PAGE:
The Scientist

» patent and disease/medicine

Most Recent

Contributors

By | September 1, 2013

Meet some of the people featured in the September 2013 issue of The Scientist.

0 Comments

image: Going Viral

Going Viral

By | September 1, 2013

Bacteriophages shuttle genes between diverse ecosystems.

1 Comment

image: Remaking a Classic

Remaking a Classic

By | September 1, 2013

Companies are bursting at the seams with tools to engineer pharma’s next magic bullet: the new and improved antibody.

0 Comments

image: You Are <em>When</em> You Eat

You Are When You Eat

By | September 1, 2013

Circadian time zones and metabolism

0 Comments

image: Going Viral

Going Viral

By | September 1, 2013

From therapeutics to gene transfer, bacteriophages offer a sustainable and powerful method of controlling microbes.

6 Comments

image: Week in Review: August 19–23

Week in Review: August 19–23

By | August 23, 2013

The importance of smORFs; America Invents Act and innovation in biotech; birds adjust their behavior to avoid cars; in defense of fundamental science

0 Comments

image: Opinion: AIA Does Not Discriminate

Opinion: AIA Does Not Discriminate

By | August 21, 2013

The America Invents Act (AIA) was a step in the right direction for US competitiveness and open innovation.

5 Comments

image: Why One Cream Cake Leads to Another

Why One Cream Cake Leads to Another

By | August 15, 2013

Continuously eating fatty foods perturbs communication between the gut and brain, which in turn perpetuates a bad diet.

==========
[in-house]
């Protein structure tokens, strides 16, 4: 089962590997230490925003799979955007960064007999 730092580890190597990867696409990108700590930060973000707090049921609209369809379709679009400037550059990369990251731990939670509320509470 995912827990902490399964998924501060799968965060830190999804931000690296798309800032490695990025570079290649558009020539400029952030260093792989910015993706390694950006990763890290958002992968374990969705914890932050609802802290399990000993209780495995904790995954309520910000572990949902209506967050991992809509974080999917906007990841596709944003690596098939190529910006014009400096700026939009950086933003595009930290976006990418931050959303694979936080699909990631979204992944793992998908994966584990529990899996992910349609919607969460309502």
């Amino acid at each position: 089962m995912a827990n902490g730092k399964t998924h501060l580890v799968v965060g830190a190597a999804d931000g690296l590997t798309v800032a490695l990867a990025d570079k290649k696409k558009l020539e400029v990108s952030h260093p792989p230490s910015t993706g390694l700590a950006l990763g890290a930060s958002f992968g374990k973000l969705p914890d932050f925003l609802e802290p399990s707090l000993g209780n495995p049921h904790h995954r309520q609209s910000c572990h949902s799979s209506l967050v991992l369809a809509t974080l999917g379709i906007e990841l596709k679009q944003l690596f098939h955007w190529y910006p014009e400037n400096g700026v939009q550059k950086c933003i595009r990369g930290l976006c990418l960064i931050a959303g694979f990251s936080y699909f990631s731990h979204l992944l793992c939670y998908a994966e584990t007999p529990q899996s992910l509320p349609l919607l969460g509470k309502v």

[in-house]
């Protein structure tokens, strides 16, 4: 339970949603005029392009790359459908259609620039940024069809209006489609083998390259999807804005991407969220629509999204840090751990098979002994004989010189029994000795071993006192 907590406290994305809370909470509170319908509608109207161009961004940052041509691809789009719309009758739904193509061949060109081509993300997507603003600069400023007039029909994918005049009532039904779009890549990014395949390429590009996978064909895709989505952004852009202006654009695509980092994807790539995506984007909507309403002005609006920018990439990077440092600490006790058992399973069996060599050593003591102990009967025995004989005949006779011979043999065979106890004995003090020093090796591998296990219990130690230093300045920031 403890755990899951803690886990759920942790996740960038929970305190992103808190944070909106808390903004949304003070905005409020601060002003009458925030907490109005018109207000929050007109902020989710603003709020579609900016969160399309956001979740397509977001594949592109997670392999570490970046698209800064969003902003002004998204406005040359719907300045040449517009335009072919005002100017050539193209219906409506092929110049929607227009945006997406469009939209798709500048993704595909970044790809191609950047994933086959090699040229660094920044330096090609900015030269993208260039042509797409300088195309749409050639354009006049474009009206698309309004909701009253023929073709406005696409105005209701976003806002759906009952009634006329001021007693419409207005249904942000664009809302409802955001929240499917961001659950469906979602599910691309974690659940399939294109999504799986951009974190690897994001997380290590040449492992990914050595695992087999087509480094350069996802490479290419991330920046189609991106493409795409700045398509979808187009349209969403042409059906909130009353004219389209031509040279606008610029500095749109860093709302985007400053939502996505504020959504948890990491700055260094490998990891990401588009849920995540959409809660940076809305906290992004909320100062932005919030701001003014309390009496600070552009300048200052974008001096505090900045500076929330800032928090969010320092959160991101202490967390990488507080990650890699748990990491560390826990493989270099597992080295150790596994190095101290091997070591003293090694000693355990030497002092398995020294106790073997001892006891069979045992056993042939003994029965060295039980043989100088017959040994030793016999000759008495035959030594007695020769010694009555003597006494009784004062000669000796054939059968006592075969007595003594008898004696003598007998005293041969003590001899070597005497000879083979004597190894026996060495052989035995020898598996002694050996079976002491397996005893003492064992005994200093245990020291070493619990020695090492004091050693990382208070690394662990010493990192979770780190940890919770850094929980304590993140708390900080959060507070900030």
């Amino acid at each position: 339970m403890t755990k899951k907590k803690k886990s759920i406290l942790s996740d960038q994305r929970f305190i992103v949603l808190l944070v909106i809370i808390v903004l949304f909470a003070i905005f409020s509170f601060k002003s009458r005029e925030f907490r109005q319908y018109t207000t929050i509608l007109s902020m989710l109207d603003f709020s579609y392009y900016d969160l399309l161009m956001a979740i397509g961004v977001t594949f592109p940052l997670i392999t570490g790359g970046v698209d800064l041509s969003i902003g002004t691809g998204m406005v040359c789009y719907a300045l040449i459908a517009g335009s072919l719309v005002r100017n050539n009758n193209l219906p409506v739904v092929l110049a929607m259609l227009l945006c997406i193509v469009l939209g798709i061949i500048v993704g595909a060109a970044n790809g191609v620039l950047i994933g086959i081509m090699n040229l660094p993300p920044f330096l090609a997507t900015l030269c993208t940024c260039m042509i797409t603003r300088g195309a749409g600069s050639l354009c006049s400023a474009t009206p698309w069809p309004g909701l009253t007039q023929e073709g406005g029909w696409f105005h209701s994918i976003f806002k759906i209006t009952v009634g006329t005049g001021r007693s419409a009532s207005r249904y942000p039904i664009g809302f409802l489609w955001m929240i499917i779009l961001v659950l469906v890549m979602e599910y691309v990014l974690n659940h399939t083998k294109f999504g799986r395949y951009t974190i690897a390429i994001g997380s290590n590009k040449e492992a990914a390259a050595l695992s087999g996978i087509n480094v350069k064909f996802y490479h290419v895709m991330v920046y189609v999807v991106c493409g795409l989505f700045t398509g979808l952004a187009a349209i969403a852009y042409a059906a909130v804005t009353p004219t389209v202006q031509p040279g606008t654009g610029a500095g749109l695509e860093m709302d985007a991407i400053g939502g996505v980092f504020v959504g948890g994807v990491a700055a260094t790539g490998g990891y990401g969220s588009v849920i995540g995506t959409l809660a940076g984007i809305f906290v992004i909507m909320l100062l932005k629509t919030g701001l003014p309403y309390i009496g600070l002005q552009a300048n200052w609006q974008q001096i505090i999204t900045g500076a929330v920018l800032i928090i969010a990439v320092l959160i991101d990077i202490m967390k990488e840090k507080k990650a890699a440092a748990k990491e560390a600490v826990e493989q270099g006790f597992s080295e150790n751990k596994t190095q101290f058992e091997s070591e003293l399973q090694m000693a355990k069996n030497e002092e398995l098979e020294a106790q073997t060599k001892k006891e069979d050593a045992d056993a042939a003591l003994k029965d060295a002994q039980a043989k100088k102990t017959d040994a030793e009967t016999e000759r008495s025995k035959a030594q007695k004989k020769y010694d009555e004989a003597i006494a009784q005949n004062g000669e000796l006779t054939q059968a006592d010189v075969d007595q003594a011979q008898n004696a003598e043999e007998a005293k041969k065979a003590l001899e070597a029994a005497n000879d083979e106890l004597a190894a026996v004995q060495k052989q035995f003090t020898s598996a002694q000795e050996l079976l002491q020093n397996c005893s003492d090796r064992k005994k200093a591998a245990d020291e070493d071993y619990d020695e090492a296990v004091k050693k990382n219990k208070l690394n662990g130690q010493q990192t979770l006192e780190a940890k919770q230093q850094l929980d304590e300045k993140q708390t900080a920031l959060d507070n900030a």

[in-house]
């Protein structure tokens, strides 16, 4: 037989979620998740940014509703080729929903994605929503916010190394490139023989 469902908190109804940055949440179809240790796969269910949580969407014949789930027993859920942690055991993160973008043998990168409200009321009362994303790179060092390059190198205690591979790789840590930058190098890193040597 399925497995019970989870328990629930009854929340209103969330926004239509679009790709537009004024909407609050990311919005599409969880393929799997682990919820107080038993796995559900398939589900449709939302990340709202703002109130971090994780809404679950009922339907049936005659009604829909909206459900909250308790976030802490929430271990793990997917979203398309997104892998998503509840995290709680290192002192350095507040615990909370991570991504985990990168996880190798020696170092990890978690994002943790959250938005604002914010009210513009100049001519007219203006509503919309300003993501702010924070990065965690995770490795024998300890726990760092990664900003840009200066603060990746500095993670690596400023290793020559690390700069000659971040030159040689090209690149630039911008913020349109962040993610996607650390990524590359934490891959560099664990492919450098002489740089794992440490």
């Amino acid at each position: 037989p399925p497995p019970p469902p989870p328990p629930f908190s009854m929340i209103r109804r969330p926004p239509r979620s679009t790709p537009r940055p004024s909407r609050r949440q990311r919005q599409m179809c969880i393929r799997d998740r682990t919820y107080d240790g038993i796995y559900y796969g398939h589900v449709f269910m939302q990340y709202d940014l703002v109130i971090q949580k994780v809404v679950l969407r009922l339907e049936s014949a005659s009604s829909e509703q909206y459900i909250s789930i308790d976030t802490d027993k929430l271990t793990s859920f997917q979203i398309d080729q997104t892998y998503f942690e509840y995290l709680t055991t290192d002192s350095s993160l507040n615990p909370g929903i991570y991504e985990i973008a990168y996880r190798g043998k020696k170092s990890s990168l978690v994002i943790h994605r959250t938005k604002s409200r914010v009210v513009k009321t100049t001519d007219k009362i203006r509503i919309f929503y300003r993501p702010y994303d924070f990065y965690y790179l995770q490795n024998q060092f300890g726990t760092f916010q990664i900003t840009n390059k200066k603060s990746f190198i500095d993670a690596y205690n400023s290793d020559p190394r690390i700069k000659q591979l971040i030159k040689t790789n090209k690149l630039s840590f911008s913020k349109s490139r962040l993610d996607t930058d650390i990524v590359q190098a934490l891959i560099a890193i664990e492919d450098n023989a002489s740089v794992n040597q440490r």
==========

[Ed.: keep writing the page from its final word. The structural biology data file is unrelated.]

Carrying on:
8 Comments

image: Cancer-Causing Herbal Remedies

Cancer-Causing Herbal Remedies

By | August 7, 2013

A potent carcinogen lurks within certain traditional Chinese medicines.

15 Comments

image: STW: In the Field

STW: In the Field

By | August 1, 2013

Scientist to Watch Josh Snodgrass has traveled the world, from Siberia to South America, to study how the physiology of indigenous peoples shifts with changing lifestyles.

0 Comments

Popular Now

  1. Thousands of Mutations Accumulate in the Human Brain Over a Lifetime
  2. Two Dozen House Republicans Do an About-Face on Tuition Tax
  3. 2017 Top 10 Innovations
    Features 2017 Top 10 Innovations

    From single-cell analysis to whole-genome sequencing, this year’s best new products shine on many levels.

  4. The Biggest DNA Origami Structures Yet
    Daily News The Biggest DNA Origami Structures Yet

    Three new strategies for using DNA to generate large, self-assembling shapes create everything from a nanoscale teddy bear to a nanoscale Mona Lisa.

FreeShip